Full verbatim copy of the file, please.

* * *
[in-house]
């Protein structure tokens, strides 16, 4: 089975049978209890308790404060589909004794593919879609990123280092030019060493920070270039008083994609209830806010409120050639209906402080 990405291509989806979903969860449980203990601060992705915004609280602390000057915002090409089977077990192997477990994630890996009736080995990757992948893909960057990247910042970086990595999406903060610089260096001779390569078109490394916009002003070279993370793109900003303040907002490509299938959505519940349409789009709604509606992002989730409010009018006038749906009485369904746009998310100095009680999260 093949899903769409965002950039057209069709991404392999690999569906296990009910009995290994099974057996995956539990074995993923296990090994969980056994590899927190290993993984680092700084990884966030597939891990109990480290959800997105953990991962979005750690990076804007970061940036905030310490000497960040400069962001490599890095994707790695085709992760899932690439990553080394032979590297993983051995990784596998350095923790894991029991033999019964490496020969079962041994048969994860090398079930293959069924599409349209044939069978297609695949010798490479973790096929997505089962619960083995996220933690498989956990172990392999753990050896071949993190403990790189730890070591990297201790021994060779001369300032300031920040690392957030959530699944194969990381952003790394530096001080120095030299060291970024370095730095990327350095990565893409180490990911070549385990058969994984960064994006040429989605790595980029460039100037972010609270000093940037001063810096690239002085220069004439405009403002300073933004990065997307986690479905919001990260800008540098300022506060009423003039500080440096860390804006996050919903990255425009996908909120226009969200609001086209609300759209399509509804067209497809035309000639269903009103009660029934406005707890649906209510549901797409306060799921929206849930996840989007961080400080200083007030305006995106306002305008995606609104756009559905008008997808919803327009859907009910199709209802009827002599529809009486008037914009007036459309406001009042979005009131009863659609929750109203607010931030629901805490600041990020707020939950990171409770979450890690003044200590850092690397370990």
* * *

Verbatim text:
[in-house]
């Protein structure tokens, strides 16, 4: 089975049978209890308790404060589909004794593919879609990123280092030019060493920070270039008083994609209830806010409120050639209906402080 990405291509989806979903969860449980203990601060992705915004609280602390000057915002090409089977077990192997477990994630890996009736080995990757992948893909960057990247910042970086990595999406903060610089260096001779390569078109490394916009002003070279993370793109900003303040907002490509299938959505519940349409789009709604509606992002989730409010009018006038749906009485369904746009998310100095009680999260 093949899903769409965002950039057209069709991404392999690999569906296990009910009995290994099974057996995956539990074995993923296990090994969980056994590899927190290993993984680092700084990884966030597939891990109990480290959800997105953990991962979005750690990076804007970061940036905030310490000497960040400069962001490599890095994707790695085709992760899932690439990553080394032979590297993983051995990784596998350095923790894991029991033999019964490496020969079962041994048969994860090398079930293959069924599409349209044939069978297609695949010798490479973790096929997505089962619960083995996220933690498989956990172990392999753990050896071949993190403990790189730890070591990297201790021994060779001369300032300031920040690392957030959530699944194969990381952003790394530096001080120095030299060291970024370095730095990327350095990565893409180490990911070549385990058969994984960064994006040429989605790595980029460039100037972010609270000093940037001063810096690239002085220069004439405009403002300073933004990065997307986690479905919001990260800008540098300022506060009423003039500080440096860390804006996050919903990255425009996908909120226009969200609001086209609300759209399509509804067209497809035309000639269903009103009660029934406005707890649906209510549901797409306060799921929206849930996840989007961080400080200083007030305006995106306002305008995606609104756009559905008008997808919803327009859907009910199709209802009827002599529809009486008037914009007036459309406001009042979005009131009863659609929750109203607010931030629901805490600041990020707020939950990171409770979450890690003044200590850092690397370990």